The hand and weapon were pointed toward Smith, but Mel still felt he had to take action. Everyone they’d met in this crazy world had tried to kill them. He gripped the hilt of the sword Pritha Prithvi had given him, but before he could pull it out, Carla bounded forward with the hammer she’d already had in her hand.
Lee staggered back into the waterfall, but there was no way to avoid Carla’s warning strike now. Lee melted back into the water and Mel braced himself for the inevitable impact as Carla splashed through and hit Lee, but instead-
Instead, Carla slammed into a wall. The water wasn’t trickling over some doorway after all, but a solid surface. Lee was nowhere to be found and Carla’s face, which of course was also her whole body, was squished flat as a pancake.
Mel ripped his sword from his side, his eyes darting in every direction. Lee had just disappeared into thin air. Despite his friendly disposition and familiarity with their home planet, there was no way this guy was a normal human.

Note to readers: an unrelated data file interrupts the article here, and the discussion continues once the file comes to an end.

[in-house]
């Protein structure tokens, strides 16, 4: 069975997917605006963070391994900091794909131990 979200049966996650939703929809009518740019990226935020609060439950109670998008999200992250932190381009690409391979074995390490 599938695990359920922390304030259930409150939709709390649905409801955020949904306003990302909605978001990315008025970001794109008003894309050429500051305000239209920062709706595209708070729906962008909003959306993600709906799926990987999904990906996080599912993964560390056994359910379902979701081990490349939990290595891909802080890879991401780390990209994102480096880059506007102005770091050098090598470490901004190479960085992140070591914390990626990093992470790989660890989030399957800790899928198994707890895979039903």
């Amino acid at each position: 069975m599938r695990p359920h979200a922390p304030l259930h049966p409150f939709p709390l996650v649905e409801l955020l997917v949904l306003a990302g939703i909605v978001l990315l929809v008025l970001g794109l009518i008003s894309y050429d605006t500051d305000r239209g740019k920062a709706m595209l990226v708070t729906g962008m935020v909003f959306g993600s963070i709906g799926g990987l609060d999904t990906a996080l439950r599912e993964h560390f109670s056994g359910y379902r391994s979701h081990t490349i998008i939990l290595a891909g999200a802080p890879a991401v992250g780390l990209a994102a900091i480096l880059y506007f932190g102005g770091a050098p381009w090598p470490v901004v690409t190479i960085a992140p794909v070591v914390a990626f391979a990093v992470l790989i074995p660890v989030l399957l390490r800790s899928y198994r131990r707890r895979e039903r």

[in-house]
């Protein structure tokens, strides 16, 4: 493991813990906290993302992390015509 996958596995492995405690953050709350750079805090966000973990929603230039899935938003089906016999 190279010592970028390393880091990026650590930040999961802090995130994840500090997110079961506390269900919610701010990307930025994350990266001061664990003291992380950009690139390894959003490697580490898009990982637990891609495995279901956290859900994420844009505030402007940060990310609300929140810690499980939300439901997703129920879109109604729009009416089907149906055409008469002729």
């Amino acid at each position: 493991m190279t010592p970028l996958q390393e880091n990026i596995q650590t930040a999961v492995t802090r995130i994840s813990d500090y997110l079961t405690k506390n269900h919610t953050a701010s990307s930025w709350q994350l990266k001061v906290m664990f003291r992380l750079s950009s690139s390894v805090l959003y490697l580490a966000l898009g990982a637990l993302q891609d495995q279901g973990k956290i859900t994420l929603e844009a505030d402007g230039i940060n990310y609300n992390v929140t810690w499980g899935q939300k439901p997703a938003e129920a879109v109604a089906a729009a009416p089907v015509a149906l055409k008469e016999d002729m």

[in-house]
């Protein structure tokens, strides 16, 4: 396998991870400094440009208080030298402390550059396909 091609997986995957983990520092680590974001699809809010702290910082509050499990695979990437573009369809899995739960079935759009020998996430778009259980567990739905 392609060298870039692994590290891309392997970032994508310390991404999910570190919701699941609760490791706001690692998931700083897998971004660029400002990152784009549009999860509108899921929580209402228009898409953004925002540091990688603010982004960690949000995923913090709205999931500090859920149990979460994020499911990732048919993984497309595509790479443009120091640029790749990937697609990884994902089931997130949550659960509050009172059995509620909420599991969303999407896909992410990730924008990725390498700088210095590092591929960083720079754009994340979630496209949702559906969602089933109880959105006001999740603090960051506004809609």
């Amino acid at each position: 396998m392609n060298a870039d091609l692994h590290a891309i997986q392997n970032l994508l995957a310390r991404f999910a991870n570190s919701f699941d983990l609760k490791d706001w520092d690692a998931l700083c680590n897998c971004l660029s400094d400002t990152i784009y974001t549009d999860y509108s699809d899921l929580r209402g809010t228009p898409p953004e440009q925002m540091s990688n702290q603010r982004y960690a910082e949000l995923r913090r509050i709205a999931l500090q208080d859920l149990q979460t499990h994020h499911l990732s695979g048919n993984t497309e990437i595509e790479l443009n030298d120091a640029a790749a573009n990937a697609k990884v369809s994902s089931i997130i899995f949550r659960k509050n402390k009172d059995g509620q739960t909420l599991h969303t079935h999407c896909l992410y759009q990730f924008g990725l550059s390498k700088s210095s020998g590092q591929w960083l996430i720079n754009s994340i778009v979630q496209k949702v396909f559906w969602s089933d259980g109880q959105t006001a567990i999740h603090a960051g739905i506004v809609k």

There he was again, casually standing against another wall, for sure a wall this time. Mel and Smith gave simultaneous gasps at the sudden reappearance, but Lee was just laughing. Smith tried to react quickly despite his surprise, throwing an unskilled-looking punch Lee’s way, but in another instant, the strange man was gone.
No, Mel told himself. Look deeper. There were all sorts of people with crazy abilities in this world, especially in this world, but everything had to make some sort of sense. If it was some sort of teleportation, Lee would have instantly reappeared somewhere else, but it was a few seconds before the scrawny young man came into being twenty feet to the right. It was like he was melting out of the wall itself. But he’s vulnerable when he’s whole, or else he wouldn’t bother disappearing.
Mel didn’t want to kill anybody, but the safest way to do things now would be to go for a hit whether it was in a vital spot or not. When in danger, strike now and ask questions later. So Mel dashed toward Lee sword-first, striking in a matter of seconds.